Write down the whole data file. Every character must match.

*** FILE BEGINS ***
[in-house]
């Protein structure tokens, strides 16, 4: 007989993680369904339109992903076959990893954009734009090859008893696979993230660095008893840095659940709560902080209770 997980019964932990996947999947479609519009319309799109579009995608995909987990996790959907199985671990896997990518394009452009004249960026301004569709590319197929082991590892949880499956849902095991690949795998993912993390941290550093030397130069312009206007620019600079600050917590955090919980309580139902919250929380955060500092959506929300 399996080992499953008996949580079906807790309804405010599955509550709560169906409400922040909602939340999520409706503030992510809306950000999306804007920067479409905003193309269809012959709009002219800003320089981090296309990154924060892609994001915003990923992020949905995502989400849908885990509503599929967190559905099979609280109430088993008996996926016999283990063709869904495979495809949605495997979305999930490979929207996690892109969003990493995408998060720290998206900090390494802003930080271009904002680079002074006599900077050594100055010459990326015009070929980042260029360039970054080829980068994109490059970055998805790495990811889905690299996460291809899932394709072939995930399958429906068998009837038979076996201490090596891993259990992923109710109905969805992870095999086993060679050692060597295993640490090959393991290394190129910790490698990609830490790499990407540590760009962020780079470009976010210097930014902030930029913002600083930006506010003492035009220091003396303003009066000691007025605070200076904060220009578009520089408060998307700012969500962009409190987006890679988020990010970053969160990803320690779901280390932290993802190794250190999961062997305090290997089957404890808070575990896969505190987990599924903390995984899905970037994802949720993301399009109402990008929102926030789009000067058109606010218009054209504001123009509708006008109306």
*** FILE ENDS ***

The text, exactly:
[in-house]
């Protein structure tokens, strides 16, 4: 007989993680369904339109992903076959990893954009734009090859008893696979993230660095008893840095659940709560902080209770 997980019964932990996947999947479609519009319309799109579009995608995909987990996790959907199985671990896997990518394009452009004249960026301004569709590319197929082991590892949880499956849902095991690949795998993912993390941290550093030397130069312009206007620019600079600050917590955090919980309580139902919250929380955060500092959506929300 399996080992499953008996949580079906807790309804405010599955509550709560169906409400922040909602939340999520409706503030992510809306950000999306804007920067479409905003193309269809012959709009002219800003320089981090296309990154924060892609994001915003990923992020949905995502989400849908885990509503599929967190559905099979609280109430088993008996996926016999283990063709869904495979495809949605495997979305999930490979929207996690892109969003990493995408998060720290998206900090390494802003930080271009904002680079002074006599900077050594100055010459990326015009070929980042260029360039970054080829980068994109490059970055998805790495990811889905690299996460291809899932394709072939995930399958429906068998009837038979076996201490090596891993259990992923109710109905969805992870095999086993060679050692060597295993640490090959393991290394190129910790490698990609830490790499990407540590760009962020780079470009976010210097930014902030930029913002600083930006506010003492035009220091003396303003009066000691007025605070200076904060220009578009520089408060998307700012969500962009409190987006890679988020990010970053969160990803320690779901280390932290993802190794250190999961062997305090290997089957404890808070575990896969505190987990599924903390995984899905970037994802949720993301399009109402990008929102926030789009000067058109606010218009054209504001123009509708006008109306």